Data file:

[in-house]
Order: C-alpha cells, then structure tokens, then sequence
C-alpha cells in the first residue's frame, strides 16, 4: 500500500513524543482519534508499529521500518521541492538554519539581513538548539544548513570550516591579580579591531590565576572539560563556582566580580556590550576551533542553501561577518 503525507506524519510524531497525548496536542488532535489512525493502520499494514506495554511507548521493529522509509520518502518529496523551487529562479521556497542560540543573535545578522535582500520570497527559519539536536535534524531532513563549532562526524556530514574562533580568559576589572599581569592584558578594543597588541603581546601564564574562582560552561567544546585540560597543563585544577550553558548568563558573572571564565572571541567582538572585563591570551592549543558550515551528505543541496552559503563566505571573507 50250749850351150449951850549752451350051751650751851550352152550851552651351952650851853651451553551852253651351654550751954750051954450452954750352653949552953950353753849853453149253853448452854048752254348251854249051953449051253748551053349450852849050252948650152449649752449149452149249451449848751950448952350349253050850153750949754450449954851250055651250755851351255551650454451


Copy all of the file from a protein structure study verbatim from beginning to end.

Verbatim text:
[in-house]
Order: C-alpha cells, then structure tokens, then sequence
C-alpha cells in the first residue's frame, strides 16, 4: 500500500513524543482519534508499529521500518521541492538554519539581513538548539544548513570550516591579580579591531590565576572539560563556582566580580556590550576551533542553501561577518 503525507506524519510524531497525548496536542488532535489512525493502520499494514506495554511507548521493529522509509520518502518529496523551487529562479521556497542560540543573535545578522535582500520570497527559519539536536535534524531532513563549532562526524556530514574562533580568559576589572599581569592584558578594543597588541603581546601564564574562582560552561567544546585540560597543563585544577550553558548568563558573572571564565572571541567582538572585563591570551592549543558550515551528505543541496552559503563566505571573507 50250749850351150449951850549752451350051751650751851550352152550851552651351952650851853651451553551852253651351654550751954750051954450452954750352653949552953950353753849853453149253853448452854048752254348251854249051953449051253748551053349450852849050252948650152449649752449149452149249451449848751950448952350349253050850153750949754450449954851250055651250755851351255551650454451